We have asked for prayer that Janneke will be able to drink on her own. The last number of days have shown us that she might learn this skill, but that it will likely take much longer than we first hoped. May our prayers also be that our minds will begin to accept what we know in our hearts. That we don’t know what the future holds, but we know Who holds the future.

Friday, April 3, 2009

cautiously optimistic

There have been some small improvements in Janneke's ability to take in formula via her mouth. At present she takes in most of her formula via a NG (nasogastric) tube. You can see it on one of the pictures below. She is fed every three hours. Before she feeds, if she is awake and alert enough, we or the nurses try to give her some formula by bottle. Some times she does quite well...other times she doesn't. We are cautiously optimistic that Janneke will figure it out, but we know that it will take time.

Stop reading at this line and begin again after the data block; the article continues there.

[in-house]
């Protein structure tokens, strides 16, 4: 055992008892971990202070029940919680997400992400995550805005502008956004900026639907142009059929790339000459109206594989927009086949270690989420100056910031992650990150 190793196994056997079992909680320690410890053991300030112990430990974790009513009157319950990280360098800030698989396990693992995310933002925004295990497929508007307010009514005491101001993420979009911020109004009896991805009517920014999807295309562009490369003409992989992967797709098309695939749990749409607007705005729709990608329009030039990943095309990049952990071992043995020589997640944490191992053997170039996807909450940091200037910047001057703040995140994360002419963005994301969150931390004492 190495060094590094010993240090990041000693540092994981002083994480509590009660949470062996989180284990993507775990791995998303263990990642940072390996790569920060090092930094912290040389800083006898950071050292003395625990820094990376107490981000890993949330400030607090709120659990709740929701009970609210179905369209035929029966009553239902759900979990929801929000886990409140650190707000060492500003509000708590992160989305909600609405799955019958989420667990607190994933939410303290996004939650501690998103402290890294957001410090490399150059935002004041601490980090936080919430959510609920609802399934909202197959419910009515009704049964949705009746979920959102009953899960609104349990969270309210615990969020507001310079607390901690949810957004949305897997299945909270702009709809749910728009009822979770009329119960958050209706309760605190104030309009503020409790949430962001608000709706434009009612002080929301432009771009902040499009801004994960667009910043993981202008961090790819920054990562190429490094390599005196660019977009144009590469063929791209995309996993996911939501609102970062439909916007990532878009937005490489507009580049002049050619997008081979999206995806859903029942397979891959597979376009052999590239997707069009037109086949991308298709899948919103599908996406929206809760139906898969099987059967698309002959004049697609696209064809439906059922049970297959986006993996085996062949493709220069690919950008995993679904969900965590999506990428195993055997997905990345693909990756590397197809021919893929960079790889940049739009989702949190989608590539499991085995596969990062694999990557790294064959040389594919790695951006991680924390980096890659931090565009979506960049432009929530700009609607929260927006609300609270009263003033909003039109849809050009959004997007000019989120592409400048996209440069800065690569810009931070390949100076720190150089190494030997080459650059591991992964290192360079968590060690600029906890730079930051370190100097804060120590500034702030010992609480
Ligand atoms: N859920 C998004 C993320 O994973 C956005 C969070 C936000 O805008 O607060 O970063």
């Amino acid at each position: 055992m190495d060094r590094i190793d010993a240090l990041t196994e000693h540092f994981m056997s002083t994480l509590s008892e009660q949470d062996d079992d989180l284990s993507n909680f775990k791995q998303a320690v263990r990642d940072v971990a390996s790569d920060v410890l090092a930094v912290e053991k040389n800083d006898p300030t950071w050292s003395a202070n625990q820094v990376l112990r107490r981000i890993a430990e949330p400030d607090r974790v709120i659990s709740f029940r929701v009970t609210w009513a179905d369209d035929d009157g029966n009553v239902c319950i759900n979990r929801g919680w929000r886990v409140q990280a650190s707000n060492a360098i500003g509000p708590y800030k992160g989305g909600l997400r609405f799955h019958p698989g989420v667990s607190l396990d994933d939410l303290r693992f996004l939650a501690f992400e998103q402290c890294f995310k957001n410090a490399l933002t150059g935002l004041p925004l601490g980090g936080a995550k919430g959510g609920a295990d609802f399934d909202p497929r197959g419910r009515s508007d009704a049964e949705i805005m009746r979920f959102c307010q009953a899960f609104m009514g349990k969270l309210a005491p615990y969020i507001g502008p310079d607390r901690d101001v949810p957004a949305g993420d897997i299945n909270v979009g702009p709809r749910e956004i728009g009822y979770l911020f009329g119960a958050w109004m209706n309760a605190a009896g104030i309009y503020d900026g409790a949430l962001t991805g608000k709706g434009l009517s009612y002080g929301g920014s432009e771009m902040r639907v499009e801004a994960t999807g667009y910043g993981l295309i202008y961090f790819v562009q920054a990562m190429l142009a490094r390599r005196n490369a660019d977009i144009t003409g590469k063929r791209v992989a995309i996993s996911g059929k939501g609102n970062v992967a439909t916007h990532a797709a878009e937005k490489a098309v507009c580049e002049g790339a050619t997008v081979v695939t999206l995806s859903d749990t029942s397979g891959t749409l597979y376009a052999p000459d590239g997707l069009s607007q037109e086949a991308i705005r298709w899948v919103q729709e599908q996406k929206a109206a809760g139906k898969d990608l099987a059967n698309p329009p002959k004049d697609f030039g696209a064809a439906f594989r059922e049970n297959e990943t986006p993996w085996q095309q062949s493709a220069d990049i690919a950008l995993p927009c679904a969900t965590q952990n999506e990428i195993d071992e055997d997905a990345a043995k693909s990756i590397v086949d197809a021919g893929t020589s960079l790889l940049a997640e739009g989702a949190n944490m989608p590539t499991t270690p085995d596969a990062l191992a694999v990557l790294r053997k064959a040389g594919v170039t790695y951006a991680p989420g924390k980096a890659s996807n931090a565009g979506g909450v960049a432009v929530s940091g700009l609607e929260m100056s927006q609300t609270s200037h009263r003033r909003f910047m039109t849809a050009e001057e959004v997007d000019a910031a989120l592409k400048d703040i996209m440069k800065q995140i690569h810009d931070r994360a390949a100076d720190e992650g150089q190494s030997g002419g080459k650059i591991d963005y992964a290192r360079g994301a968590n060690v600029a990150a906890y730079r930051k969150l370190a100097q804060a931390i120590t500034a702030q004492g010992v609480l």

Early next week we will discuss with Janneke's attending physician and her occupational therapist regarding what the next steps will be. If things steadily improve we will likely set up a plan outlining when and how she could be brought home. If it does not go well, or if there seems to be other issues preventing her from learning to drink at this time, we will likely begin discussions regarding the insertion of a g-tube.

Thanks again for all of your prayers and encouragements. It is also good to hear from the Beacon students. It must have been indoor recess today.